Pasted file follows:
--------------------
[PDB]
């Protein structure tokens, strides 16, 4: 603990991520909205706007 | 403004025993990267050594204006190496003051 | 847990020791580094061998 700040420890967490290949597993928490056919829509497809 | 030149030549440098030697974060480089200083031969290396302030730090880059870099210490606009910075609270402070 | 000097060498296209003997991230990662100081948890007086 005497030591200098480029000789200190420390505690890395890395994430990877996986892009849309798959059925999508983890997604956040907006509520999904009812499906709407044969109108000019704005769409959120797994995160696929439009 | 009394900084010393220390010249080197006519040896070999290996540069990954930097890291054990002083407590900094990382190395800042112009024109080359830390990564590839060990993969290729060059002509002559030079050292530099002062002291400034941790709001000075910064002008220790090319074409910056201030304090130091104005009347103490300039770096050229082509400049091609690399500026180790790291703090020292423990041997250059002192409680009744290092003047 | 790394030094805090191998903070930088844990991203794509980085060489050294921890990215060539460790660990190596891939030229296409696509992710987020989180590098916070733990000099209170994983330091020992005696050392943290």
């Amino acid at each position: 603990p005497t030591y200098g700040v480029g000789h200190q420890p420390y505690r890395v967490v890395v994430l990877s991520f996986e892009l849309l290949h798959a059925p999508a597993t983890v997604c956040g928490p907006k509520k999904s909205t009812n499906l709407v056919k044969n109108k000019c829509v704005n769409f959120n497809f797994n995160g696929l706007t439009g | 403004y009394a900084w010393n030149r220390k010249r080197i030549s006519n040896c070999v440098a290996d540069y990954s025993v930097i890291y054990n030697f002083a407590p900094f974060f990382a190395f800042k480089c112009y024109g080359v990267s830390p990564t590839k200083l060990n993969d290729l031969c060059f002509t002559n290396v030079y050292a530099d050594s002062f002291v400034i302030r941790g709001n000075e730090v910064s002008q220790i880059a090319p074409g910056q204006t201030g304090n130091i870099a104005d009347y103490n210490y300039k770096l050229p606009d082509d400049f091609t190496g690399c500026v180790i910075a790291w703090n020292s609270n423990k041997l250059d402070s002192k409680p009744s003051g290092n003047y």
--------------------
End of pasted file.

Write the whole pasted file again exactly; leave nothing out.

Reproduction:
[PDB]
């Protein structure tokens, strides 16, 4: 603990991520909205706007 | 403004025993990267050594204006190496003051 | 847990020791580094061998 700040420890967490290949597993928490056919829509497809 | 030149030549440098030697974060480089200083031969290396302030730090880059870099210490606009910075609270402070 | 000097060498296209003997991230990662100081948890007086 005497030591200098480029000789200190420390505690890395890395994430990877996986892009849309798959059925999508983890997604956040907006509520999904009812499906709407044969109108000019704005769409959120797994995160696929439009 | 009394900084010393220390010249080197006519040896070999290996540069990954930097890291054990002083407590900094990382190395800042112009024109080359830390990564590839060990993969290729060059002509002559030079050292530099002062002291400034941790709001000075910064002008220790090319074409910056201030304090130091104005009347103490300039770096050229082509400049091609690399500026180790790291703090020292423990041997250059002192409680009744290092003047 | 790394030094805090191998903070930088844990991203794509980085060489050294921890990215060539460790660990190596891939030229296409696509992710987020989180590098916070733990000099209170994983330091020992005696050392943290």
């Amino acid at each position: 603990p005497t030591y200098g700040v480029g000789h200190q420890p420390y505690r890395v967490v890395v994430l990877s991520f996986e892009l849309l290949h798959a059925p999508a597993t983890v997604c956040g928490p907006k509520k999904s909205t009812n499906l709407v056919k044969n109108k000019c829509v704005n769409f959120n497809f797994n995160g696929l706007t439009g | 403004y009394a900084w010393n030149r220390k010249r080197i030549s006519n040896c070999v440098a290996d540069y990954s025993v930097i890291y054990n030697f002083a407590p900094f974060f990382a190395f800042k480089c112009y024109g080359v990267s830390p990564t590839k200083l060990n993969d290729l031969c060059f002509t002559n290396v030079y050292a530099d050594s002062f002291v400034i302030r941790g709001n000075e730090v910064s002008q220790i880059a090319p074409g910056q204006t201030g304090n130091i870099a104005d009347y103490n210490y300039k770096l050229p606009d082509d400049f091609t190496g690399c500026v180790i910075a790291w703090n020292s609270n423990k041997l250059d402070s002192k409680p009744s003051g290092n003047y």